Expert Commentary

Does planned early delivery make sense in women with preterm preeclampsia?

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Maybe. The choice of early delivery reduces the risk of adverse outcomes in the mother, with an increased chance of the neonate’s admission to the NICU. The decision has to be individualized.



Chappell LC, Brocklehurst P, Green ME, et al; PHOENIX Study Group. Planned early delivery or expectant management for late preterm pre-eclampsia (PHOENIX): a randomised controlled trial. Lancet. 2019;394:1181-1190.


Preeclampsia is a common hypertensive disorder of pregnancy. Among women who develop the disease at late preterm gestation, the question remains, “What is the optimal timing for delivery? The American College of Obstetricians and Gynecologists (ACOG) categorizes preeclampsia as “with and without severe features.”1 Delivery is recommended for women with preeclampsia with severe features at or beyond 34 weeks’ gestation, and for women with preeclampsia without severe features at or beyond 37 weeks’ gestation.1 For patients with fetal growth restriction and preeclampsia, ACOG also recommends delivery between 34 and 37 weeks’ gestation.

Details of the study

Chappell and colleagues conducted a randomized controlled trial among women with singleton or dichorionic diamniotic twin pregnancy between 34 and 36.6 weeks’ gestation. Women were assigned to either planned delivery within 48 hours of randomization or expectant management until 37 weeks or earlier with clinical deterioration.

Among the 901 women included in the study, 450 were allocated to planned delivery and 451 to expectant management.

Study outcomes. The co-primary short-term maternal outcome was a composite of maternal morbidity with the addition of recorded systolic blood pressure of at least 160 mm Hg postrandomization (on any occasion). The co-primary short-term perinatal outcome was a composite of neonatal deaths within 7 days of delivery and perinatal deaths or neonatal unit admissions.

Participant details. At baseline, the average gestational age at randomization was 35.6 weeks, with equal distribution through the 3 weeks (34 through 36 weeks). About 37% of the women had severe hypertension (≥ 160 mm Hg) in the previous 48 hours prior to randomization, and approximately 22% had fetal growth restriction. The authors did not categorize the women based on severe features of preeclampsia.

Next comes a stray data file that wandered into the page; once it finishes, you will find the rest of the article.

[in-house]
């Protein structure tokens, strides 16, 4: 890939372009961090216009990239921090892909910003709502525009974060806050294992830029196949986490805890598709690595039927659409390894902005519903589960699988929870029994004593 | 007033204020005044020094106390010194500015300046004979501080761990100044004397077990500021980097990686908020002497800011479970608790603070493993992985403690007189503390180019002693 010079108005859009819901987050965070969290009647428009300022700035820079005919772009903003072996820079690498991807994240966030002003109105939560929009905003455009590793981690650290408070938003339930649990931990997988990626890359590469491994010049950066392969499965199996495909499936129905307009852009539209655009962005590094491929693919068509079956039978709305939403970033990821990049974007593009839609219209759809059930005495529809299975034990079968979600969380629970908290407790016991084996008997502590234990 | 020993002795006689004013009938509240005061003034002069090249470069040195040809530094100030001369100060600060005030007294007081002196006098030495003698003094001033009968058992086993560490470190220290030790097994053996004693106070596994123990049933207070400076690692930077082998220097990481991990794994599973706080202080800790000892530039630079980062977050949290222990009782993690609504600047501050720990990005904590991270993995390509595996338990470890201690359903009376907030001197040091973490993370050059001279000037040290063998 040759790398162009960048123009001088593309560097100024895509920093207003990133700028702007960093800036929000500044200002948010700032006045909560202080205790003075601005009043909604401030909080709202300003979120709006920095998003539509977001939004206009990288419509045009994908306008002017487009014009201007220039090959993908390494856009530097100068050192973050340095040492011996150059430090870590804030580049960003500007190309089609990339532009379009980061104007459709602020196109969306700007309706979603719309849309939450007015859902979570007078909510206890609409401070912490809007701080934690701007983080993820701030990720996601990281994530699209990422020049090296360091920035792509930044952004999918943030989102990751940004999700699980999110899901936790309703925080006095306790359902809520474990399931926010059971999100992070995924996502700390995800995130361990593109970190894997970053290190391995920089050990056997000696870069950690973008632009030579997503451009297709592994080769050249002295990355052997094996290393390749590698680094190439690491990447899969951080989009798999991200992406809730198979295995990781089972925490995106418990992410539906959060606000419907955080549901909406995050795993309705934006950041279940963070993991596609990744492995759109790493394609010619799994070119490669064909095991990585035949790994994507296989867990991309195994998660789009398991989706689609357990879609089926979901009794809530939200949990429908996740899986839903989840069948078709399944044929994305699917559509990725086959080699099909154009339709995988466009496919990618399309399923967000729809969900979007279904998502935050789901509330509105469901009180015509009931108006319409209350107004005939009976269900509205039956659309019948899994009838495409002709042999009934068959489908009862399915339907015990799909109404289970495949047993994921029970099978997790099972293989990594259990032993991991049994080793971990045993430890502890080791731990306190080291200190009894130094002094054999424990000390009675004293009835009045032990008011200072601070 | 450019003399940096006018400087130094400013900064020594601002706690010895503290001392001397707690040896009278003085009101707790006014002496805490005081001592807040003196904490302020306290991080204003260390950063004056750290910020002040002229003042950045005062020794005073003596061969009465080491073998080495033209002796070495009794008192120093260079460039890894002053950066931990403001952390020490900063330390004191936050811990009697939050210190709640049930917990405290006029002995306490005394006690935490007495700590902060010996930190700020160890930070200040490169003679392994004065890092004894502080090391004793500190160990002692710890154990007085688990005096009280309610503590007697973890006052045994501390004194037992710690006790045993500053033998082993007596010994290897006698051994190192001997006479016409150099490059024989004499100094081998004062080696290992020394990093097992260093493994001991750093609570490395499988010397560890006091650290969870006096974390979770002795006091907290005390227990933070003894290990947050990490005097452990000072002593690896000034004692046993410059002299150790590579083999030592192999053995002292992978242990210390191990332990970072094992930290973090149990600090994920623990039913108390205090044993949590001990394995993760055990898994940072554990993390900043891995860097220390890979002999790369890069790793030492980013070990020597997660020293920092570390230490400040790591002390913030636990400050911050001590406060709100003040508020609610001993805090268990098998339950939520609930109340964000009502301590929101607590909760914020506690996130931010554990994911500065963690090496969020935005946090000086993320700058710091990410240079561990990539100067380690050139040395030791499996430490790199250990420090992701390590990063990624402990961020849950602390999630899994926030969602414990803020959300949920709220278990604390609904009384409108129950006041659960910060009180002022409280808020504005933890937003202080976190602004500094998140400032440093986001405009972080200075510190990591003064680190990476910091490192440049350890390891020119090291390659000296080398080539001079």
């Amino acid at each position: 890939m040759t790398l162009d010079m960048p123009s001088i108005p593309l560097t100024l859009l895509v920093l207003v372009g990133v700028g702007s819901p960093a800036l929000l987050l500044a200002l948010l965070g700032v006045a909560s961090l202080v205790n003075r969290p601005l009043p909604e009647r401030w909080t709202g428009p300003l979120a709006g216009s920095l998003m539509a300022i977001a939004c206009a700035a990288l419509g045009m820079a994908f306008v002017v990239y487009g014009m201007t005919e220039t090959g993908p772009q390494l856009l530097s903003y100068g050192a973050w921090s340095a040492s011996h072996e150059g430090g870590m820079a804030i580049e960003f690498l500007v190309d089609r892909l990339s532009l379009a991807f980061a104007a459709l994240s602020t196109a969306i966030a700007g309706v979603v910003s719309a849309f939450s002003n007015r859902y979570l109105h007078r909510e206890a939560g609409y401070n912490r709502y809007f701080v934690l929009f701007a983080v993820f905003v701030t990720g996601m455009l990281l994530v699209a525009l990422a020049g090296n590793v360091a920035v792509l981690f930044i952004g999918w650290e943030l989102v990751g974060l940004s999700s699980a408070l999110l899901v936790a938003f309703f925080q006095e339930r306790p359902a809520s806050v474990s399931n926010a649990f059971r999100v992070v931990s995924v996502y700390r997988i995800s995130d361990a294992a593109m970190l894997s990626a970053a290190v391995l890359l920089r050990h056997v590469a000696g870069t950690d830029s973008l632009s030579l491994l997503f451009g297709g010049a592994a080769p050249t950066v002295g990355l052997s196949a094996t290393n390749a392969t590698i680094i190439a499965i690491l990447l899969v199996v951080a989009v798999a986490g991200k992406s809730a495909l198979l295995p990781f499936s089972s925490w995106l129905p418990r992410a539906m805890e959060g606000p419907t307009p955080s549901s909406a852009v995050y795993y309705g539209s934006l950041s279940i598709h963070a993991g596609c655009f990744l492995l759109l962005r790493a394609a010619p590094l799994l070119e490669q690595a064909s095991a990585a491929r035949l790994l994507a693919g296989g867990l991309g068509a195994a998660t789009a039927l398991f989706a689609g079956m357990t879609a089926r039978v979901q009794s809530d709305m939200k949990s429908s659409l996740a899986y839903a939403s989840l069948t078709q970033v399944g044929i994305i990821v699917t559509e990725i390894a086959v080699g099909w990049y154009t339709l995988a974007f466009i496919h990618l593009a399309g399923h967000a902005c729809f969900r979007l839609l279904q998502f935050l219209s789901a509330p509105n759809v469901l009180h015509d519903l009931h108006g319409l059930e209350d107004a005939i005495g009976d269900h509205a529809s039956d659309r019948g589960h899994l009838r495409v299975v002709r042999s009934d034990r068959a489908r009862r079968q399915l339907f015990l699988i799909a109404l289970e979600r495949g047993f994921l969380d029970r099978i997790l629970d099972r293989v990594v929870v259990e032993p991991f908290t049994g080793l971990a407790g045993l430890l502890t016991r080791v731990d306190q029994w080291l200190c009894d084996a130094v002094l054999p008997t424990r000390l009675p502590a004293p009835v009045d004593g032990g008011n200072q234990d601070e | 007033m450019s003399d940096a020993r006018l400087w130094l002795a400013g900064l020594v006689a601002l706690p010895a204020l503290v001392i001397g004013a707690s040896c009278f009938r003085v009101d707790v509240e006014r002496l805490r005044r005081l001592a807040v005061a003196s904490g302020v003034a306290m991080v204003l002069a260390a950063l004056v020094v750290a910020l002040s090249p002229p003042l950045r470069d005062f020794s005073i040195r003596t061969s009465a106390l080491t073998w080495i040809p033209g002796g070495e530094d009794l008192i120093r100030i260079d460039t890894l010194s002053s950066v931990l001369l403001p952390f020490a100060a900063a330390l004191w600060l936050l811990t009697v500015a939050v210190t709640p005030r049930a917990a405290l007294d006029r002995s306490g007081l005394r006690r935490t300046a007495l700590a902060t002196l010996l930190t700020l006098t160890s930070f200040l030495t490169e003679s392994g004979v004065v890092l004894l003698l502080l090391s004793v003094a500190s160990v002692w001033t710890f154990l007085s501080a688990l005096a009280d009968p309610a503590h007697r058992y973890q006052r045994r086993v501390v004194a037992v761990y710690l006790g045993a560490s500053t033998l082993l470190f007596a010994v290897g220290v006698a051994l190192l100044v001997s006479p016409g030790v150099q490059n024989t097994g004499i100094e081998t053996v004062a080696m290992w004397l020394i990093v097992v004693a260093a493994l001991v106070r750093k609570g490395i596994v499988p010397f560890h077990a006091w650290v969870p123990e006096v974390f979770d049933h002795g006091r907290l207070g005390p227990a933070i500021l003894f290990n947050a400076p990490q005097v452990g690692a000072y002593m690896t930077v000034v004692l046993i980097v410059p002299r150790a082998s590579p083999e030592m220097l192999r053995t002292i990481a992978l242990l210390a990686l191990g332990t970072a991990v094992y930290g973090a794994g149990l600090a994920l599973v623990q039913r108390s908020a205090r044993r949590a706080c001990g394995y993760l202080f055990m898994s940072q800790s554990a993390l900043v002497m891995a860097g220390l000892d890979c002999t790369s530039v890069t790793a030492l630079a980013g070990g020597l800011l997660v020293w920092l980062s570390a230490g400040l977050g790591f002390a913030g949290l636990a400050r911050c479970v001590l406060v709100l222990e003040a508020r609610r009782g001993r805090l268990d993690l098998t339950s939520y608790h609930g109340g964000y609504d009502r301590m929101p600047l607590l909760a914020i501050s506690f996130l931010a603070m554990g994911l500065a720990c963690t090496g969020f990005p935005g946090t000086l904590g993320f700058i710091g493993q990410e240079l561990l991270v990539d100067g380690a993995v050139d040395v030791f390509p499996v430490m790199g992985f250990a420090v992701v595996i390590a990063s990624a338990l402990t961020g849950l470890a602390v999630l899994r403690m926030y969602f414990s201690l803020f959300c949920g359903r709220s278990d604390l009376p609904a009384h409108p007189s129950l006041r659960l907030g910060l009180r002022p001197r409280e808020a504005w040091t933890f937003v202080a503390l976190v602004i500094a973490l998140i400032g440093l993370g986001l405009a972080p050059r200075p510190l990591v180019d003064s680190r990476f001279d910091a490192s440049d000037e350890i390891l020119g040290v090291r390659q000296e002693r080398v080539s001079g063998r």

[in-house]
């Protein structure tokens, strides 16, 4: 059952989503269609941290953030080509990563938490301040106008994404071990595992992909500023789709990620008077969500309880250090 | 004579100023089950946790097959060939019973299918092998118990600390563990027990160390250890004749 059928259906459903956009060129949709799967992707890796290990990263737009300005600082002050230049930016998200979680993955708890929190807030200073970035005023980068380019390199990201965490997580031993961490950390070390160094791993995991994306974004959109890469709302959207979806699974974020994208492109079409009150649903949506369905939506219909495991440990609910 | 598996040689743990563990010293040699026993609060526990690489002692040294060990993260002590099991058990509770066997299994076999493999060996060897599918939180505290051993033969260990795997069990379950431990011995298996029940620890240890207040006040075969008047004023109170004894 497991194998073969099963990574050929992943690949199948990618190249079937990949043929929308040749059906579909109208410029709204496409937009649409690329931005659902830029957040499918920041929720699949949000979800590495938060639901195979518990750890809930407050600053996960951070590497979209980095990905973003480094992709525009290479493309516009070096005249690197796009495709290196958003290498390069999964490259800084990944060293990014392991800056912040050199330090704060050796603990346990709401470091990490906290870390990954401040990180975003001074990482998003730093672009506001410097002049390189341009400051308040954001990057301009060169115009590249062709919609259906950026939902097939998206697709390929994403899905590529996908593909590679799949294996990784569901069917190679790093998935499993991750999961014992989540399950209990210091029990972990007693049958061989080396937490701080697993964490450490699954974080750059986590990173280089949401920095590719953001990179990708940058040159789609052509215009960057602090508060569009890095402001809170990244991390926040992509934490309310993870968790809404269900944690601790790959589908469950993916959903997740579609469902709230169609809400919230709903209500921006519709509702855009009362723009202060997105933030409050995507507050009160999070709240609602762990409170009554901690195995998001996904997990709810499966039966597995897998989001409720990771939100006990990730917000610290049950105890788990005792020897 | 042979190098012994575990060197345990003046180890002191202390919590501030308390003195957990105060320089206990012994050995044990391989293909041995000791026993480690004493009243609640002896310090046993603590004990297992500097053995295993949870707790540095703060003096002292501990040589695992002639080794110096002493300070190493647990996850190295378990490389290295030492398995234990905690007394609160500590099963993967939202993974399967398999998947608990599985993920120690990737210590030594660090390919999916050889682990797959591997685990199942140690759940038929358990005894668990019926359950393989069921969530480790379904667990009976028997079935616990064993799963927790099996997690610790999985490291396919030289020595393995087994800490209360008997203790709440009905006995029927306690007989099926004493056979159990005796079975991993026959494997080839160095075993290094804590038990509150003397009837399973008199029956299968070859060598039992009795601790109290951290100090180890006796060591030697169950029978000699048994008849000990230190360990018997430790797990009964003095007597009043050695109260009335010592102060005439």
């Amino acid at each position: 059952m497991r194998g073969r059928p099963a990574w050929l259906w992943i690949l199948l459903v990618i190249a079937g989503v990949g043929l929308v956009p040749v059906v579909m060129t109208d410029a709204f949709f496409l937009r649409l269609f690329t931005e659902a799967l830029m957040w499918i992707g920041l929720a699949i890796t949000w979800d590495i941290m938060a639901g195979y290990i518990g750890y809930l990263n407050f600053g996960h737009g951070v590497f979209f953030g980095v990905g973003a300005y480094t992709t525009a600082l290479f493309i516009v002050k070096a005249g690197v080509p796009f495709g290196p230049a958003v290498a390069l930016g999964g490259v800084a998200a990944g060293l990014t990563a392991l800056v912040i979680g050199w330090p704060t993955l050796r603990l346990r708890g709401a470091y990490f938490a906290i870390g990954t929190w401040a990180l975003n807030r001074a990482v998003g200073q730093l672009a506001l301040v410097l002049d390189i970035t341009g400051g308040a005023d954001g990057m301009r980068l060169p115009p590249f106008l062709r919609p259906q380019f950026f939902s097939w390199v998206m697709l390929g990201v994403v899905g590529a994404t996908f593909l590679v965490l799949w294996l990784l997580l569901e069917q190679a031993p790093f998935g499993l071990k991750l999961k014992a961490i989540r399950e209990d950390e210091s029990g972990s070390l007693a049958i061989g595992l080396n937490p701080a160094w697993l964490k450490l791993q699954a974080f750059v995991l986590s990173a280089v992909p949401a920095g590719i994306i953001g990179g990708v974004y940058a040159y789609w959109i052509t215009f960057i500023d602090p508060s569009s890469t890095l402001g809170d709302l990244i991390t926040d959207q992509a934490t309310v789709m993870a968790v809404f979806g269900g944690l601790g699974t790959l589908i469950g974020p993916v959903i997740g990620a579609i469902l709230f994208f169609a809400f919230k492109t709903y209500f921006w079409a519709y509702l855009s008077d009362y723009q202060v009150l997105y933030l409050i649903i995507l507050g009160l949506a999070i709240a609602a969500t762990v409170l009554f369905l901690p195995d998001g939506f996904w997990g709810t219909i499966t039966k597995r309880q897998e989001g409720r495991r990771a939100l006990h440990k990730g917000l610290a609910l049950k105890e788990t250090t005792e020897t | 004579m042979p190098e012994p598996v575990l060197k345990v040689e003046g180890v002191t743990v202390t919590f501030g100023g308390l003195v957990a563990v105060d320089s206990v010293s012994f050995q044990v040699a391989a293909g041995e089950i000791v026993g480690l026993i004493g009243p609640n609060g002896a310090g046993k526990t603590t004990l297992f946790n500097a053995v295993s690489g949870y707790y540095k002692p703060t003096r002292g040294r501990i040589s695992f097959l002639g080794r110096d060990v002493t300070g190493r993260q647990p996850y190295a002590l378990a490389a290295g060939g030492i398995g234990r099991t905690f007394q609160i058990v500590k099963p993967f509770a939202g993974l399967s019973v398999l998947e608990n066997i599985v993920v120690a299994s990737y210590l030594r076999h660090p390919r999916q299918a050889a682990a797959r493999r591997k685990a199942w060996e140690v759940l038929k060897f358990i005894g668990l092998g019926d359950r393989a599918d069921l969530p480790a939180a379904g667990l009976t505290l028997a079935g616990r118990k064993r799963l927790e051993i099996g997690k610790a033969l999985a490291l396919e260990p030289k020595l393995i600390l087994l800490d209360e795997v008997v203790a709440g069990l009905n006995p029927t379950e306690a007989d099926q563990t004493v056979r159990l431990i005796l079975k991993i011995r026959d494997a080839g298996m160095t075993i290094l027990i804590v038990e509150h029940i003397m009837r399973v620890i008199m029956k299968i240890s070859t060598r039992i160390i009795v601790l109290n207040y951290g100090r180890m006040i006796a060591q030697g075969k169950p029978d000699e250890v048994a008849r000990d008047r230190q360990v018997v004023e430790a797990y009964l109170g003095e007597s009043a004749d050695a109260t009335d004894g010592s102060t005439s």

Results. The investigators found that the proportion of women with the maternal co-primary outcome was significantly lower in the planned delivery group compared with the expectant management group (65% vs 75%), and the proportion of infants with the perinatal co-primary outcome was significantly higher in the planned delivery group compared with the expectant management group (42% vs 34%). The fact that early delivery led to more neonatal unit admissions for the infant, principally for a listed indication of prematurity and without an excess of respiratory or other morbidity, intensity of care, or length of stay, is very reassuring.

Study strengths and limitations

This is the largest study of women in this group allocated, randomized, and multicenter investigation addressing a very important clinical question. The patient population was mostly white, with only 13% black women, and had an average body mass index of 29 kg/m2 (which is low compared with many practices in the United States). The average difference between the 2 study groups was the additional prolongation of pregnancy from enrollment to delivery of only 3 days, which may not be clinically relevant. More than half of the women in the expectant management group had medically indicated delivery before 37 weeks’ gestation.

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